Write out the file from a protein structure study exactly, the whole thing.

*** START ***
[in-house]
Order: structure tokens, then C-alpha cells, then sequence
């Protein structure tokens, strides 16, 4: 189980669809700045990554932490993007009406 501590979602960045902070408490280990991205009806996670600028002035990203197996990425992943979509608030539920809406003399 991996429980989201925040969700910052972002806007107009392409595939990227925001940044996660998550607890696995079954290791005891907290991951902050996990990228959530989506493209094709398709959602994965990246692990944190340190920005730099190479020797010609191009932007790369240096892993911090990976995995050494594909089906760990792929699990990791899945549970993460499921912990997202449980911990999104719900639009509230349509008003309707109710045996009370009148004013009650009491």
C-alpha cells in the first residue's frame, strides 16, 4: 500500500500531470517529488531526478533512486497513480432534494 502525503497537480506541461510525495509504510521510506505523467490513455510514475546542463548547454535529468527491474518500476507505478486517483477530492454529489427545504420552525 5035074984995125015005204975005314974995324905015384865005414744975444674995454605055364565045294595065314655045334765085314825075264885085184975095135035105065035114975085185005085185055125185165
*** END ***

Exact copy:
[in-house]
Order: structure tokens, then C-alpha cells, then sequence
């Protein structure tokens, strides 16, 4: 189980669809700045990554932490993007009406 501590979602960045902070408490280990991205009806996670600028002035990203197996990425992943979509608030539920809406003399 991996429980989201925040969700910052972002806007107009392409595939990227925001940044996660998550607890696995079954290791005891907290991951902050996990990228959530989506493209094709398709959602994965990246692990944190340190920005730099190479020797010609191009932007790369240096892993911090990976995995050494594909089906760990792929699990990791899945549970993460499921912990997202449980911990999104719900639009509230349509008003309707109710045996009370009148004013009650009491």
C-alpha cells in the first residue's frame, strides 16, 4: 500500500500531470517529488531526478533512486497513480432534494 502525503497537480506541461510525495509504510521510506505523467490513455510514475546542463548547454535529468527491474518500476507505478486517483477530492454529489427545504420552525 5035074984995125015005204975005314974995324905015384865005414744975444674995454605055364565045294595065314655045334765085314825075264885085184975095135035105065035114975085185005085185055125185165